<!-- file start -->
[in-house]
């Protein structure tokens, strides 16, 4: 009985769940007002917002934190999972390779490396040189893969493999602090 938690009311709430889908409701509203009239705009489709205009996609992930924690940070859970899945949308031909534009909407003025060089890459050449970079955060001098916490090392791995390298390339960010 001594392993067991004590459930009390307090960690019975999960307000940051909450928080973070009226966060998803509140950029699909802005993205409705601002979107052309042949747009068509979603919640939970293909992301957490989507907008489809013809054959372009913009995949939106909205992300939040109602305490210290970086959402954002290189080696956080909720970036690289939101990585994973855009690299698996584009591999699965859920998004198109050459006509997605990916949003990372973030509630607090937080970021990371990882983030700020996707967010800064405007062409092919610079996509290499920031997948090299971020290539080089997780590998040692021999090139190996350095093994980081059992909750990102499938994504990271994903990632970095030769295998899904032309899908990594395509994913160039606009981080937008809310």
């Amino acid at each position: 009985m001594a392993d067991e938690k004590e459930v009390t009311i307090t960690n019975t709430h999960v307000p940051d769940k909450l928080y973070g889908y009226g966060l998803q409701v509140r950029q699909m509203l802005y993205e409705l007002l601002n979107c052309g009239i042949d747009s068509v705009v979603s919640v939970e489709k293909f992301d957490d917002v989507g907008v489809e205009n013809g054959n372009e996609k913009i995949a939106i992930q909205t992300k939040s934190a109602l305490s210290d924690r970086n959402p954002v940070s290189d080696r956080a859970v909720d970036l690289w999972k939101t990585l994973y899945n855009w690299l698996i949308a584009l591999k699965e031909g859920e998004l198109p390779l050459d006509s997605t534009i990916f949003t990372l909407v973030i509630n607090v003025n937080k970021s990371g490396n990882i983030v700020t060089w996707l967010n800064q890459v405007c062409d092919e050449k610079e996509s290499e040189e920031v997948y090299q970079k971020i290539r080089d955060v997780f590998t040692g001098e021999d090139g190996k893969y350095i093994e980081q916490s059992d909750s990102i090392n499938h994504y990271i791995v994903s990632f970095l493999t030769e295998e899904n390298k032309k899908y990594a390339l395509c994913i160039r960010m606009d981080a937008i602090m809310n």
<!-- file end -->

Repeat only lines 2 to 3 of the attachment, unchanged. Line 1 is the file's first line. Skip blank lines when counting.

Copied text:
């Protein structure tokens, strides 16, 4: 009985769940007002917002934190999972390779490396040189893969493999602090 938690009311709430889908409701509203009239705009489709205009996609992930924690940070859970899945949308031909534009909407003025060089890459050449970079955060001098916490090392791995390298390339960010 001594392993067991004590459930009390307090960690019975999960307000940051909450928080973070009226966060998803509140950029699909802005993205409705601002979107052309042949747009068509979603919640939970293909992301957490989507907008489809013809054959372009913009995949939106909205992300939040109602305490210290970086959402954002290189080696956080909720970036690289939101990585994973855009690299698996584009591999699965859920998004198109050459006509997605990916949003990372973030509630607090937080970021990371990882983030700020996707967010800064405007062409092919610079996509290499920031997948090299971020290539080089997780590998040692021999090139190996350095093994980081059992909750990102499938994504990271994903990632970095030769295998899904032309899908990594395509994913160039606009981080937008809310």
């Amino acid at each position: 009985m001594a392993d067991e938690k004590e459930v009390t009311i307090t960690n019975t709430h999960v307000p940051d769940k909450l928080y973070g889908y009226g966060l998803q409701v509140r950029q699909m509203l802005y993205e409705l007002l601002n979107c052309g009239i042949d747009s068509v705009v979603s919640v939970e489709k293909f992301d957490d917002v989507g907008v489809e205009n013809g054959n372009e996609k913009i995949a939106i992930q909205t992300k939040s934190a109602l305490s210290d924690r970086n959402p954002v940070s290189d080696r956080a859970v909720d970036l690289w999972k939101t990585l994973y899945n855009w690299l698996i949308a584009l591999k699965e031909g859920e998004l198109p390779l050459d006509s997605t534009i990916f949003t990372l909407v973030i509630n607090v003025n937080k970021s990371g490396n990882i983030v700020t060089w996707l967010n800064q890459v405007c062409d092919e050449k610079e996509s290499e040189e920031v997948y090299q970079k971020i290539r080089d955060v997780f590998t040692g001098e021999d090139g190996k893969y350095i093994e980081q916490s059992d909750s990102i090392n499938h994504y990271i791995v994903s990632f970095l493999t030769e295998e899904n390298k032309k899908y990594a390339l395509c994913i160039r960010m606009d981080a937008i602090m809310n």